How will people vote, under intimidation?
On Sunday, 16 April 17, Turkey will hold a constitutional referendum. Voters shall vote on 18 proposed amendments, to the Constitution of Turkey. The amendments have been proposed by the ruling AK Party, whose leader is President Recap Tayyaip Erdogan. The opposition nationalist party MHP, is also in favor of the change.
What are the Major Amendments?
The major amendments include; an executive Presidency to replace the existing Parliamentary system of government; abolition of the office of Prime Minister; raising the number of seats in Parliament from 550 to 600 and changes in the Supreme Board of Judges and Prosecutors (HSYK).
How was the Bill Passed in Parliament?
On 20 Jan 17, the Turkish Parliament voted in favor of the Referendum, with 339 votes in favor, surpassing the required three-fifth majority of 330 votes. The main opposition party (Republican) CHP, voted against the proposal.
What Happened After the Failed Coup?
On 15 July 16, a coup was attempted in Turkey, against all state institutions, including but not limited to the Government of Erdogan. It was organized by a faction of the Turkish Armed forces. However, their attempt to take-over several key locations failed, after forces loyal to the state defeated them. The Government announced a state of emergency, which continues to exist and accused coup leaders of belonging to the Gulen Movement; led by cleric Fethullah Gulen, who lives in exile in Pennsylvania, US. Though Erdogan blames Gulen for the failed coup, the latter denies the charge.
How Strong was the Purge?
More than 300 people are estimated to have been killed in the purge, after the failed coup. 40,000 people were arrested and more than 125,000 people lost their jobs; including Army officers, Police officers, Academics, Judges and teachers. A further 21,000 teachers of private educational institutions had their licenses revoked. All allegedly for being loyal to Fethullah Gulen.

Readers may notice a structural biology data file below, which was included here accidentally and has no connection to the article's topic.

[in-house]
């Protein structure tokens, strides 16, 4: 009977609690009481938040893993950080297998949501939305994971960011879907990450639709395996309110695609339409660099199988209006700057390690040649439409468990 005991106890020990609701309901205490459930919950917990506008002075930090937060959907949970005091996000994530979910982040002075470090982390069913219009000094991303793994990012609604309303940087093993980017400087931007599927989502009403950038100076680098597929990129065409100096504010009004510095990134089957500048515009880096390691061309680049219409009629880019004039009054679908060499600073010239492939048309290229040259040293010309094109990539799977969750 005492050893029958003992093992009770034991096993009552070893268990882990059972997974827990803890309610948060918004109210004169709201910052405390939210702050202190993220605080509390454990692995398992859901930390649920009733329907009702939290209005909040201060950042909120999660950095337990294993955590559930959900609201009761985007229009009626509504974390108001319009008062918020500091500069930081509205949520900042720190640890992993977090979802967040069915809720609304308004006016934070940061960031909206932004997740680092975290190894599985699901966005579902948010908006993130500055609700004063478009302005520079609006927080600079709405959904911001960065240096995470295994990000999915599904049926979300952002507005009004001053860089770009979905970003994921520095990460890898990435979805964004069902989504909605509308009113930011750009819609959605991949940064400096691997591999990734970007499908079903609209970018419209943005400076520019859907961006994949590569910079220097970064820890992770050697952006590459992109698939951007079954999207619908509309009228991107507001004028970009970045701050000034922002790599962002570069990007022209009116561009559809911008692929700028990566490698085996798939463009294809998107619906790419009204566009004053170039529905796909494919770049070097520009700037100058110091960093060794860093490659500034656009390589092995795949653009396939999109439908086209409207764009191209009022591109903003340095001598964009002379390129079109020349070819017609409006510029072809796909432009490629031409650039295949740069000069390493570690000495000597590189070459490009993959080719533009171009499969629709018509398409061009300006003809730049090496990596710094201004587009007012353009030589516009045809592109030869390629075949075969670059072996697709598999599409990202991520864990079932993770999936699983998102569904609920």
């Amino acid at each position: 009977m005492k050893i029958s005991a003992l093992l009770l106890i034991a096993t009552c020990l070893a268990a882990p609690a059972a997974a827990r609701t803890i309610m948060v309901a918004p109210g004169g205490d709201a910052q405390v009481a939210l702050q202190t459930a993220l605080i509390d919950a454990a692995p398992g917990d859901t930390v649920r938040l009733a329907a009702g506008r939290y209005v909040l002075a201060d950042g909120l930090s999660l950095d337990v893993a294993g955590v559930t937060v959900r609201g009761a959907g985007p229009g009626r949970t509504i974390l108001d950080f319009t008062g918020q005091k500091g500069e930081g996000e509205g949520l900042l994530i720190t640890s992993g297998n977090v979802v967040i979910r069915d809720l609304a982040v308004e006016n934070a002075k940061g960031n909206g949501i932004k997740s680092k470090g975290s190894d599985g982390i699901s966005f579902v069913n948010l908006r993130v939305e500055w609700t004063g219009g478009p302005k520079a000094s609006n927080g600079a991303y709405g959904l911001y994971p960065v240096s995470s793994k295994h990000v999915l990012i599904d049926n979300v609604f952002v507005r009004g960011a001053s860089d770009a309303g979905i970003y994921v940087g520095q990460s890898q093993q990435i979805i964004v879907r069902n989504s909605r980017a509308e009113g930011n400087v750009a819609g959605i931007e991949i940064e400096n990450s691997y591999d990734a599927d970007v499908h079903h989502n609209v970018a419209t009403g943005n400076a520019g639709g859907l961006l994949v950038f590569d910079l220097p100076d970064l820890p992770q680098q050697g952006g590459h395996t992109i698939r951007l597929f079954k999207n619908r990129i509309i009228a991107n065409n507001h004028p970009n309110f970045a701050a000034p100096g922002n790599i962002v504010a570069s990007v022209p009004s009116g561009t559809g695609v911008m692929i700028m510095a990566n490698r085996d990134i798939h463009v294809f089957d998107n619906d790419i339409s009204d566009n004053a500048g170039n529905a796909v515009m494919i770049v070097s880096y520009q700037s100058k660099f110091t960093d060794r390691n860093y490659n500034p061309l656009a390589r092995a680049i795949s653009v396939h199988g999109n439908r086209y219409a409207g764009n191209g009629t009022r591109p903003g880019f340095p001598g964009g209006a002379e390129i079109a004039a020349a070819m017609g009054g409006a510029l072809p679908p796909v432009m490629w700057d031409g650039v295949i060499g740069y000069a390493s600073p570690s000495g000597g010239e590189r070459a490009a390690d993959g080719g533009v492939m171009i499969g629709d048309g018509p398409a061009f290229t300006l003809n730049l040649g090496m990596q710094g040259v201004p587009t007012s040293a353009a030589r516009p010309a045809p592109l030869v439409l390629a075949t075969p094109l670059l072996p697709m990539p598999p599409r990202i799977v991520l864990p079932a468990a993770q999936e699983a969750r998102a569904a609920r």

What is the Public Mood?
The President’s supporters say changes will usher a strong Turkey, no longer subject to the chaos of coalition governments and will resolve conflicts of power in the executive branch. Critics fear that Turkey becoming a country under one-man-rule, with power concentrated in the hands of Erdogan, who will consolidate authority, with a friendly Parliament and Judiciary.
Opposition leaders have warned of a campaign of harassment and intimidation by the government, in the run up to the Referendum. A wave of arrests of opposition law-makers, activists, journalists and closure of some media outlets have left a predominantly government-friendly press, moderating the debate on the vote.
Events surrounding the coup-attempt and the purge thereafter, suggest a complex power struggle, between Islamist elites, in Turkey. Should the ‘Yes’ campaign win, Erdogan will be able to stand for two-more terms, potentially keeping him in power till 2029. The Referendum is really on Recap Tayyaip Erdogan, modern Turkey’s most successful, yet most divisive leader.